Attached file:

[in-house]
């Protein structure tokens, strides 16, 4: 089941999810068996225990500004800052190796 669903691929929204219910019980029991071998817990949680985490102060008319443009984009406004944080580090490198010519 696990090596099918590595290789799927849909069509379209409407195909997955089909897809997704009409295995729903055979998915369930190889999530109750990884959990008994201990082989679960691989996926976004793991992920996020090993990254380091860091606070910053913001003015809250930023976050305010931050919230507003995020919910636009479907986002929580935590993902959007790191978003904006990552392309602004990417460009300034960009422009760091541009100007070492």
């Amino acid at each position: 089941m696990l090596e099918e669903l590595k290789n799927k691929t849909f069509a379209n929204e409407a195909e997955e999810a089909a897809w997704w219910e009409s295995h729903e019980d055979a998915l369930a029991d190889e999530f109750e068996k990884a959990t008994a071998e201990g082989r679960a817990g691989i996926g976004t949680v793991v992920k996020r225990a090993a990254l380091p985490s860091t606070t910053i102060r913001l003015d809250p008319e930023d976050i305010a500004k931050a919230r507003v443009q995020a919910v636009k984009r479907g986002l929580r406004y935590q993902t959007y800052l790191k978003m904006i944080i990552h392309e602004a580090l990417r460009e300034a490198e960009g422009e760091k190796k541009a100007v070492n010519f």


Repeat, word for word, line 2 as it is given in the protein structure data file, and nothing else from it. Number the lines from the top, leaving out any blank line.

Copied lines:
């Protein structure tokens, strides 16, 4: 089941999810068996225990500004800052190796 669903691929929204219910019980029991071998817990949680985490102060008319443009984009406004944080580090490198010519 696990090596099918590595290789799927849909069509379209409407195909997955089909897809997704009409295995729903055979998915369930190889999530109750990884959990008994201990082989679960691989996926976004793991992920996020090993990254380091860091606070910053913001003015809250930023976050305010931050919230507003995020919910636009479907986002929580935590993902959007790191978003904006990552392309602004990417460009300034960009422009760091541009100007070492």